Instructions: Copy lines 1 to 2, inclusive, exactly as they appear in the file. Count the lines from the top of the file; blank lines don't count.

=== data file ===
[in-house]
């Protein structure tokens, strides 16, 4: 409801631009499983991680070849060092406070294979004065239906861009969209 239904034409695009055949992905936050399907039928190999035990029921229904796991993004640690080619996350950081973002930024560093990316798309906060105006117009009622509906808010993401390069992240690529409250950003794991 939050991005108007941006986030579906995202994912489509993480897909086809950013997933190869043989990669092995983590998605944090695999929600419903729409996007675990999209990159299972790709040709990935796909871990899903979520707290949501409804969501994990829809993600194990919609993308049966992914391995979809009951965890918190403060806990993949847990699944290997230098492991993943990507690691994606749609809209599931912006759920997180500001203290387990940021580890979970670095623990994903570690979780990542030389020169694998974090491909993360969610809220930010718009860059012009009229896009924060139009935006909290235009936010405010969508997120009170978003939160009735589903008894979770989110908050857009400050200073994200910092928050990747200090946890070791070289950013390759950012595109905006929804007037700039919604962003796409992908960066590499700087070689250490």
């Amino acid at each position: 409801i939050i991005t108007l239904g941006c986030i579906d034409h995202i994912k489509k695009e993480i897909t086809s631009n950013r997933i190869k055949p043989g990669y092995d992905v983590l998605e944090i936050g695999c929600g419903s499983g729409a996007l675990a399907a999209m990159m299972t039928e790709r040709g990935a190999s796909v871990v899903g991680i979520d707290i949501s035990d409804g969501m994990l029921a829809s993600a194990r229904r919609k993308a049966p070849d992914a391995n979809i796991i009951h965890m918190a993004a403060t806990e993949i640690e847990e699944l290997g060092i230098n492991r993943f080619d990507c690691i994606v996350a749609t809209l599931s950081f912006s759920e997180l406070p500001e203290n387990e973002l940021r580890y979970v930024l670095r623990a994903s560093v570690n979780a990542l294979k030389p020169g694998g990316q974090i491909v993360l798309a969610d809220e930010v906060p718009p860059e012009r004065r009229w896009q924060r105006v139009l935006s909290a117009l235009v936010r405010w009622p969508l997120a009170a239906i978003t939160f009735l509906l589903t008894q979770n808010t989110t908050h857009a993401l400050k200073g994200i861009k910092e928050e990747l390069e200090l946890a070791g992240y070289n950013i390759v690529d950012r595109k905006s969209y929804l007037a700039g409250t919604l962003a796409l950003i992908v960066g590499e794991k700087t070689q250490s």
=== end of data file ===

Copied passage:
[in-house]
């Protein structure tokens, strides 16, 4: 409801631009499983991680070849060092406070294979004065239906861009969209 239904034409695009055949992905936050399907039928190999035990029921229904796991993004640690080619996350950081973002930024560093990316798309906060105006117009009622509906808010993401390069992240690529409250950003794991 939050991005108007941006986030579906995202994912489509993480897909086809950013997933190869043989990669092995983590998605944090695999929600419903729409996007675990999209990159299972790709040709990935796909871990899903979520707290949501409804969501994990829809993600194990919609993308049966992914391995979809009951965890918190403060806990993949847990699944290997230098492991993943990507690691994606749609809209599931912006759920997180500001203290387990940021580890979970670095623990994903570690979780990542030389020169694998974090491909993360969610809220930010718009860059012009009229896009924060139009935006909290235009936010405010969508997120009170978003939160009735589903008894979770989110908050857009400050200073994200910092928050990747200090946890070791070289950013390759950012595109905006929804007037700039919604962003796409992908960066590499700087070689250490």